A toupee away from true love? A tapeworm away from the perfect body? And a recessive gene away from more than just rungs up the societal ladder? Like so many, Antonio finds the disappointments in his life explained away with just one glance in a mirror: He’s fat, bald and short. It’s a foregone conclusion that he works at a job that is as depressing as his life, right? In Carlos Osuna’s first feature film, Fat, Bald, Short Man, we see that for some of us, we are just one…or two or three wrong excuses away from happiness.
The protagonist, Antonio, works as a notary in an office. He sinks though his day as if he’s succumbed to defeat. This is especially so when confronted with an office bully. This is not a tale of carpe diem. Instead, it’s painfully quotidian, much like Harvey Pekar’s character in American Splendor. Both stories lack a superhero in a cape, and yet, there is something very heroic, albeit very ordinary, about the main character who succeeds even if it is in saving himself.
And so, we have a sweet man with too much skin in all the wrong places and not enough height to carry his ample weight become dark premises in his even darker life. Antonio experiences his own physicality as an argument against happiness. How can one rebut one’s own body? Cue: Fatter, balder, shorter, highly successful and happy boss–Señor Enriquez.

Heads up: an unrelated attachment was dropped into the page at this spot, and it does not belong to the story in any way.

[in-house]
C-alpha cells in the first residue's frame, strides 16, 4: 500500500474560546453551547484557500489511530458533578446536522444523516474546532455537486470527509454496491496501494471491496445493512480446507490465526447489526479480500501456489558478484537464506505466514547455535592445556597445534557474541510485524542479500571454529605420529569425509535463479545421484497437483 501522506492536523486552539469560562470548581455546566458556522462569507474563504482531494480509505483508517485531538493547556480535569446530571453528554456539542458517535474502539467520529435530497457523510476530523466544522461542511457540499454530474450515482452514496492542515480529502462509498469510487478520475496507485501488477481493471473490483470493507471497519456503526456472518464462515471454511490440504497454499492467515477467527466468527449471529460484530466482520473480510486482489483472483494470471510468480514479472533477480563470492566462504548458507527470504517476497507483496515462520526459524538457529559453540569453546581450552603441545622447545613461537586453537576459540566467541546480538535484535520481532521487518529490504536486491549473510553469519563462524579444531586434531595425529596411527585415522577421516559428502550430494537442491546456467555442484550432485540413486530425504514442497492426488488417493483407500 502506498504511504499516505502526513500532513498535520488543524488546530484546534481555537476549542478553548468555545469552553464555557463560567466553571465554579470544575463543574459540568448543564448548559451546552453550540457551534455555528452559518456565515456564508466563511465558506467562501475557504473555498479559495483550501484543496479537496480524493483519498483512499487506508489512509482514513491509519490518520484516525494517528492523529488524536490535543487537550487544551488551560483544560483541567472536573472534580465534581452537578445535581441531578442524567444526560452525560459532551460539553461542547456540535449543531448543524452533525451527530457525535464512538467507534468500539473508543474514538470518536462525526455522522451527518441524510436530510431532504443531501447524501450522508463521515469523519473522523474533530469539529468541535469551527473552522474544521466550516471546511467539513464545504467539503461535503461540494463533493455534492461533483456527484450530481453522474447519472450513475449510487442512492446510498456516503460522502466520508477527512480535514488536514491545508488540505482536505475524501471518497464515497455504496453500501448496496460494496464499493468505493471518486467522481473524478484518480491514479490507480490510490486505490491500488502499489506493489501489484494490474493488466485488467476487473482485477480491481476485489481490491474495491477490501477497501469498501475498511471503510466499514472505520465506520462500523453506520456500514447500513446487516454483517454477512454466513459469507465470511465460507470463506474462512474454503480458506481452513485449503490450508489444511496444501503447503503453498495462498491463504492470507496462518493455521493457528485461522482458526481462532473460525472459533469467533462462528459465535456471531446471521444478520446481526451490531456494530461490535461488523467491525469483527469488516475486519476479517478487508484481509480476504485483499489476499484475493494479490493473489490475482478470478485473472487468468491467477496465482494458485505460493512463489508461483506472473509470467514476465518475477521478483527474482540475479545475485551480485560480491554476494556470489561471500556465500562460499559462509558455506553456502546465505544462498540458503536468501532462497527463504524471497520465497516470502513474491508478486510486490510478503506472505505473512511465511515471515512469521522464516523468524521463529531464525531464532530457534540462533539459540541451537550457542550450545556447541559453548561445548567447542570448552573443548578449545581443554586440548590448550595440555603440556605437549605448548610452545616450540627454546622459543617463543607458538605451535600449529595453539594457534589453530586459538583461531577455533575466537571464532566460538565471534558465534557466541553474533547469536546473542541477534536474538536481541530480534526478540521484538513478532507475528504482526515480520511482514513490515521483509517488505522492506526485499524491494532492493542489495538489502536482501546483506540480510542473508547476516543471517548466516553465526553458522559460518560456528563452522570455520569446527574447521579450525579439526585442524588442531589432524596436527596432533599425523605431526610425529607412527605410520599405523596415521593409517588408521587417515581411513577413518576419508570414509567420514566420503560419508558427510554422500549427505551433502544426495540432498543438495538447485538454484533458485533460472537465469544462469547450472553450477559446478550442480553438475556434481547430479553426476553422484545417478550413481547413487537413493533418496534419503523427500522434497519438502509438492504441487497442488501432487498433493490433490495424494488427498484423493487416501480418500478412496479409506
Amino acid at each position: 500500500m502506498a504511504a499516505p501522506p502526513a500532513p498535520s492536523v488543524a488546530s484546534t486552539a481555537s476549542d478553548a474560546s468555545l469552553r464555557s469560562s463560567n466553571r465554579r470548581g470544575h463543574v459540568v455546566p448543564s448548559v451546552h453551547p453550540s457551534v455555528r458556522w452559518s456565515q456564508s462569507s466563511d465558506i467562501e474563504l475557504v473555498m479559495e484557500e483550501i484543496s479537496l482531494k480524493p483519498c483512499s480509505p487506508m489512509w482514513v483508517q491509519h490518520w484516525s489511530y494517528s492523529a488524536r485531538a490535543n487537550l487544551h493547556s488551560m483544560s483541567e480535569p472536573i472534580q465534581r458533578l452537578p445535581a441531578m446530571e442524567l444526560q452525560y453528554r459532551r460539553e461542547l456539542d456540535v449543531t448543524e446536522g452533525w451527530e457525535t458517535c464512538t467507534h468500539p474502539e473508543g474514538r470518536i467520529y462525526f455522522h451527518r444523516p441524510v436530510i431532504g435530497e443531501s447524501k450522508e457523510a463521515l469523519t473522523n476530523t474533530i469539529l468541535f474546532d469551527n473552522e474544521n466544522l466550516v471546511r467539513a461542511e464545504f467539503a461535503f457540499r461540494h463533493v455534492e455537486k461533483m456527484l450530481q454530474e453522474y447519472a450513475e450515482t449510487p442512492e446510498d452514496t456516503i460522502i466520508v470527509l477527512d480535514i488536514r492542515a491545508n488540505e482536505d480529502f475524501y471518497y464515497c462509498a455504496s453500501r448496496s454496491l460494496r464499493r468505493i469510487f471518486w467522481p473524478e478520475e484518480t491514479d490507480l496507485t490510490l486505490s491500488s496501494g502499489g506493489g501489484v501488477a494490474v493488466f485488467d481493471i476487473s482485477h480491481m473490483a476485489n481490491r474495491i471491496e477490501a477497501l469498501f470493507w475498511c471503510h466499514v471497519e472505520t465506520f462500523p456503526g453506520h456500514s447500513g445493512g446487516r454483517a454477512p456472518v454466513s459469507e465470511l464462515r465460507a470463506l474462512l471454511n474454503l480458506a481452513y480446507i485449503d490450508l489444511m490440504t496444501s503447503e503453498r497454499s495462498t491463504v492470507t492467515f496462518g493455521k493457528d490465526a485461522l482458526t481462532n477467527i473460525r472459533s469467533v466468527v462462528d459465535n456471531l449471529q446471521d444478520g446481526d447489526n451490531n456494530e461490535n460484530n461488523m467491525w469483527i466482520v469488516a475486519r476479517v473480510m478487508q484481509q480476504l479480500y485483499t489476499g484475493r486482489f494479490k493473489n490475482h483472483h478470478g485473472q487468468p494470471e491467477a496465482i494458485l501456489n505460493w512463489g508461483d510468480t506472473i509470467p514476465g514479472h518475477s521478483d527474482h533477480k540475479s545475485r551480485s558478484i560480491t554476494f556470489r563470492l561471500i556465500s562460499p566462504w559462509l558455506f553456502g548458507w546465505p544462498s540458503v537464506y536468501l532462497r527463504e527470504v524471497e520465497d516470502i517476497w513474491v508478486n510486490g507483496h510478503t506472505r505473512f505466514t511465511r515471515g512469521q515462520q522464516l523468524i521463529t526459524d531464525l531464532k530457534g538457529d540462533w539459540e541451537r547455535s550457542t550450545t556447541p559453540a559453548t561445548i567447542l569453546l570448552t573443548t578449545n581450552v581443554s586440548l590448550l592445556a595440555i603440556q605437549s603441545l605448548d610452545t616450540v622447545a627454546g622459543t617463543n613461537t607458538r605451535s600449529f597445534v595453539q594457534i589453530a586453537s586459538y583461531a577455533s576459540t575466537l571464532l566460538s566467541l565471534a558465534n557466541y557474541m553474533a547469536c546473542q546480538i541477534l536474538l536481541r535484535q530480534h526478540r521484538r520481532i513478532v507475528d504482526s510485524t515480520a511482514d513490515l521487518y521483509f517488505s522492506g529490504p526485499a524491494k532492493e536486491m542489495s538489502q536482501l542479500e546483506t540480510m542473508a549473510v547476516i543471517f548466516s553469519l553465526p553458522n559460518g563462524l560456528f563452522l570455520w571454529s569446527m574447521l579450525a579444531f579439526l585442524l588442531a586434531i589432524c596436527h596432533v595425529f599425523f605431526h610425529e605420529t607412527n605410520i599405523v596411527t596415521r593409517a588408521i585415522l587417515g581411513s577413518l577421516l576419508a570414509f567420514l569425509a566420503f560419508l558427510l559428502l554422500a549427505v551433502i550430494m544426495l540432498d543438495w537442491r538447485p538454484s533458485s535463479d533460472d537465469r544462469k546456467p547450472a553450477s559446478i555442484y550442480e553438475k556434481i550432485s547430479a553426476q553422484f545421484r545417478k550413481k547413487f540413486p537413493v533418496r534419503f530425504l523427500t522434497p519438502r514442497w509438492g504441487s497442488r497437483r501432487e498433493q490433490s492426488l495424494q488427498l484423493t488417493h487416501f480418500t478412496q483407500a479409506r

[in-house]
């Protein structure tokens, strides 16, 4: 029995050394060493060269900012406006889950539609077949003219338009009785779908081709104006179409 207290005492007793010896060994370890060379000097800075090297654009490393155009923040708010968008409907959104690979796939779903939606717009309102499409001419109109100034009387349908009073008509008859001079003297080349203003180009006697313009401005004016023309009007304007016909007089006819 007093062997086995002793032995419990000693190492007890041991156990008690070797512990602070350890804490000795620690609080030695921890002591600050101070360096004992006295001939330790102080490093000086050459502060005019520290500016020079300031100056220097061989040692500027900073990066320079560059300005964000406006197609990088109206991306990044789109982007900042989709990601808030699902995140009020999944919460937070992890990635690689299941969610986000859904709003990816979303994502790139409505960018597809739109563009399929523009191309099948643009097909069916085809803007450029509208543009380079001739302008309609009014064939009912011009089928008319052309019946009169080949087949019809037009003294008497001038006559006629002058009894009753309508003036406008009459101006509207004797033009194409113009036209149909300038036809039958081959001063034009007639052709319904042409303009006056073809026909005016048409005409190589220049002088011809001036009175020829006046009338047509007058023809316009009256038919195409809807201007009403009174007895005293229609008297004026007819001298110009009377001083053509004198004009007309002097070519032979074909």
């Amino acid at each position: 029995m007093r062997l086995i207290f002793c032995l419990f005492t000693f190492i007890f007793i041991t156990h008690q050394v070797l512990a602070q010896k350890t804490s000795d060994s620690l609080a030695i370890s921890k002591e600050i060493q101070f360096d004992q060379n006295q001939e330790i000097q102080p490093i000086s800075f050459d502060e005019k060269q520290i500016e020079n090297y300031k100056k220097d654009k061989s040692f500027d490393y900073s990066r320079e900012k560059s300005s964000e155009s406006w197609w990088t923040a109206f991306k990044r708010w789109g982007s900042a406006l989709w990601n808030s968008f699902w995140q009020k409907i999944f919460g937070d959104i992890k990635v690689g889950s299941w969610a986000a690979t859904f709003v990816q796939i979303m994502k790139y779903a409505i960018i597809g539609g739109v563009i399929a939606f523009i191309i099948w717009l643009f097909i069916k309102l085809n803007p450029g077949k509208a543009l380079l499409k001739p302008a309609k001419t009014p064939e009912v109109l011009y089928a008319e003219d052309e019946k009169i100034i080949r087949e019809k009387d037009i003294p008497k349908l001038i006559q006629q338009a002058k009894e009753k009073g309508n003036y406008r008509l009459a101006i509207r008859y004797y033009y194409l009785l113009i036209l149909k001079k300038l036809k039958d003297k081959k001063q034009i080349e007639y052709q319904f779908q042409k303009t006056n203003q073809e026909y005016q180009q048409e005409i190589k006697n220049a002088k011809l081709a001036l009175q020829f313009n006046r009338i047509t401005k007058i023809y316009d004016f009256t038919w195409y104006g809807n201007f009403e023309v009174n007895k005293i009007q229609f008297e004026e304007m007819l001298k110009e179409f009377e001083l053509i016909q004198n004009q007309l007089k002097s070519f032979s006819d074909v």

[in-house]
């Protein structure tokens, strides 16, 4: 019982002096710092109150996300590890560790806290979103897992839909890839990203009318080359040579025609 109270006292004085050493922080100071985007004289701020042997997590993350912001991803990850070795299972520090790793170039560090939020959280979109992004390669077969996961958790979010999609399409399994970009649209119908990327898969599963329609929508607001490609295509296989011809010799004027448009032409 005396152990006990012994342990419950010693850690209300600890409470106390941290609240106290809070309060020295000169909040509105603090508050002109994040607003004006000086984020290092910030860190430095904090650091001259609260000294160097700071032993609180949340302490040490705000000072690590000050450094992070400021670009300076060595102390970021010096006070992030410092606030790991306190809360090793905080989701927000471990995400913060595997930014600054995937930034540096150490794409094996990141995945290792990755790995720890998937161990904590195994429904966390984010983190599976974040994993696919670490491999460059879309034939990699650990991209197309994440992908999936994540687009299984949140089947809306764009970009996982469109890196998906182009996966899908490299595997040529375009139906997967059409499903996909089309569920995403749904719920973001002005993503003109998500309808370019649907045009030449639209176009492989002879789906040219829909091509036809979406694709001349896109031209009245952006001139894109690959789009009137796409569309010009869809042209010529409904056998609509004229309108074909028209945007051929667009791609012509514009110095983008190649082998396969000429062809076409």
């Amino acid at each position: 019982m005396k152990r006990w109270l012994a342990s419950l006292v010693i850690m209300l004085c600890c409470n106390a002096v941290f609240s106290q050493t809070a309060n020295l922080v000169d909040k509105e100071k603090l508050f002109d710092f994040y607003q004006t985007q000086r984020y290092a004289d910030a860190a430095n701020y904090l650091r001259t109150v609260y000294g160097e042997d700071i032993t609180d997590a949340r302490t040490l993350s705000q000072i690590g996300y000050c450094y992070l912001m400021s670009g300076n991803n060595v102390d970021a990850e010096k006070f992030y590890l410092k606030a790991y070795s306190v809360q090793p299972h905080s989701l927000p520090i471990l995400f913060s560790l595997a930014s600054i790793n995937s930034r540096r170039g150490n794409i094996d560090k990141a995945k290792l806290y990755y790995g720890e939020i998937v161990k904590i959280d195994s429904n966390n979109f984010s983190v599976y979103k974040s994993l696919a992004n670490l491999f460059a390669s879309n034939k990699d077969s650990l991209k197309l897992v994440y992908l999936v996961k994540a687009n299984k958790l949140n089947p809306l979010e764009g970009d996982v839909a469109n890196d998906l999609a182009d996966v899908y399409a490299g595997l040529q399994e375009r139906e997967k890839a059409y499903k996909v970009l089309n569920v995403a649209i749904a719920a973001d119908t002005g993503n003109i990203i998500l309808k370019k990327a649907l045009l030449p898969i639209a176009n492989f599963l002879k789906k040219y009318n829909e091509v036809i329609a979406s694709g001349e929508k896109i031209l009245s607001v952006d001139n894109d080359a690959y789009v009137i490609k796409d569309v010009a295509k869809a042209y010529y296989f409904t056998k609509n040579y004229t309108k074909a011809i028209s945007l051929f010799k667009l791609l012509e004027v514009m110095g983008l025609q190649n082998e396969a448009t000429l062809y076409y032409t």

This boss might as well not have a name. To Antonio, Enriquez is an iconoclasm. Like a flasher in the night, he exposes a naked, uninhibited truth. Or at least it’s as jarring as a flasher. Once Antonio realizes that this man represents all that is mistaken in his life, the boss also represents something more powerful than flab, male pattern baldness and vertical challenges; the boss represents hope for the future.
As hope is apt to do, Antonio becomes inspired into creativity and begins to experiment. Here and there, he dapples in new relationships as well as new versions of himself. I can’t help but think that because this is an animated tale, we are somehow more freed up to empathize. If it’s not animation, you have a real people playing the parts. This also means you have all the baggage that comes with that. An animated version of this tale means the mind is freed up to project, to get in touch with the Jungian Archetype, the fat, bald short man in each of us…if we can stretch the idea a bit. It’s a philosophical point, but in this golden age of animation care of Pixar and now Osuna, something has been happening in cinema that needs to be talked about more.
Bottom Line: This is a dazzling rotoscoped animation that feels mischievous, sad and triumphant.